This is what I went through at the last church I left…very controling and manipulative..shaming, guilt….cold shoulder treatment..
I dont even want to read the bible …because I feel manipilated…sounds like them

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    Kim Saeed November 13, 2014

    Nessa3,

    I can relate. I remember church as a child and I was absolutely terrified listening to all the violent stories of fire, brimstone, and gnashing of teeth. I don’t believe in that “religious” point-of-view any longer.

    Reply
Dr. Nicholas Jenner November 11, 2014

Reblogged this on Dr Nicholas Jenner PsyD MA and commented:
You were. Through manipulative psychological techniques that effectively communicate with your subconscious mind.

Narcissists use subtle clues and suggestions to guide you towards things that are not in your best interest by subverting your thought processes. It’s all about making you act how they want you to, and do what they want you to. Below is a sampling of subliminal persuasion techniques employed by Narcissists and other emotional manipulators.

Reply
Elisabeth November 11, 2014

Very good post. Now I understand it is true he talked to me in a very fatherly way. It was all manipulative stuff. Sometimes I said to him ‘c’est le ton qui fait la musique’. I didn’t know I had it right. Now after eight months of No Contact I am still obsessing about the whole situation. Not as much as in the beginning, but still. I am lucky he has a new girlfriend and he is going on with his live. So he doesn’t try to contact me at all. But he leaves his ‘messages’ here and there. Just to show how wrong I was in leaving him.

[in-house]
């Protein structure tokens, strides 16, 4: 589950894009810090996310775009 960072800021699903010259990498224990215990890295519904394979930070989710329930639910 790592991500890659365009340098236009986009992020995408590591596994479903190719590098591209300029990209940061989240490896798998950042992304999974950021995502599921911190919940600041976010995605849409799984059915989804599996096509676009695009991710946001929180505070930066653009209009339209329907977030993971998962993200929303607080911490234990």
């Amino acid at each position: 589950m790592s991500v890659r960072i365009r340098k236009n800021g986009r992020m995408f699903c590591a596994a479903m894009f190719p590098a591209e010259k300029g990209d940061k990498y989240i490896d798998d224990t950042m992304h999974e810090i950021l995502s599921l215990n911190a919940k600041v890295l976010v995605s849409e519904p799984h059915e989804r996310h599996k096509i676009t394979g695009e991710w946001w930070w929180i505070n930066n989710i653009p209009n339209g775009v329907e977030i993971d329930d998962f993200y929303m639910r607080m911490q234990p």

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Surayya November 6, 2014

i have question to all here. Did anyone of you succumb to emotional eating? I did and try hard not to go back to it but i find myself in the kitchen most of the time. Any help how do I get over it. Why do I behave such manner?

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Heidi Piette November 6, 2014

I am in hell. Some days I am flooded with images of the love that I thought was true and then remembering when he choked me; and cheated on him which is how I escaped. he latched on to a new supply but not leaving me alone for three months until I changed my number and followed through with no contact.  I am deeply wounded. Beyond words